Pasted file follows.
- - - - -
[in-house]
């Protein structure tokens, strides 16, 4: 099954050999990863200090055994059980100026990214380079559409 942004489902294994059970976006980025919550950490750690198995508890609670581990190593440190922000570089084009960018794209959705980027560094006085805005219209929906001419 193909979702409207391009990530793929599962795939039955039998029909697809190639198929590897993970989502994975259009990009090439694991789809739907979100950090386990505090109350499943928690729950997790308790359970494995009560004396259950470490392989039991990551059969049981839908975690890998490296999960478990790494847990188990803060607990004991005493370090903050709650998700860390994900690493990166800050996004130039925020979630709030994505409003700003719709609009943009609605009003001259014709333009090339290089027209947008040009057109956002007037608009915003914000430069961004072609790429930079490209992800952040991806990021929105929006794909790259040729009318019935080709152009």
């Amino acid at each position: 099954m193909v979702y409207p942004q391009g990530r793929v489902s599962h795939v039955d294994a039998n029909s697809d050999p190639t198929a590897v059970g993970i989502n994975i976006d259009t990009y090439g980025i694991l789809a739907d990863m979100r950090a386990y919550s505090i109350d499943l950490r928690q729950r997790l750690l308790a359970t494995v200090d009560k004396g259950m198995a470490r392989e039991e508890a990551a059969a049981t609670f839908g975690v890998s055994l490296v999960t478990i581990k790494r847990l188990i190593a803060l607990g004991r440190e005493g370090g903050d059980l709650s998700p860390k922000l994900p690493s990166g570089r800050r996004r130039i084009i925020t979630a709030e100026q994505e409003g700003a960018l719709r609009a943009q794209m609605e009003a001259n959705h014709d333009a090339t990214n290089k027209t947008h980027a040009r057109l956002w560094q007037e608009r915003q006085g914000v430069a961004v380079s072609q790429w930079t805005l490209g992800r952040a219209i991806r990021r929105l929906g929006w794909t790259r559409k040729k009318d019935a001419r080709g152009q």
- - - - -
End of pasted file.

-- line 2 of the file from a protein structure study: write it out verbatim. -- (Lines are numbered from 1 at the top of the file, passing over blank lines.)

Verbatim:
């Protein structure tokens, strides 16, 4: 099954050999990863200090055994059980100026990214380079559409 942004489902294994059970976006980025919550950490750690198995508890609670581990190593440190922000570089084009960018794209959705980027560094006085805005219209929906001419 193909979702409207391009990530793929599962795939039955039998029909697809190639198929590897993970989502994975259009990009090439694991789809739907979100950090386990505090109350499943928690729950997790308790359970494995009560004396259950470490392989039991990551059969049981839908975690890998490296999960478990790494847990188990803060607990004991005493370090903050709650998700860390994900690493990166800050996004130039925020979630709030994505409003700003719709609009943009609605009003001259014709333009090339290089027209947008040009057109956002007037608009915003914000430069961004072609790429930079490209992800952040991806990021929105929006794909790259040729009318019935080709152009």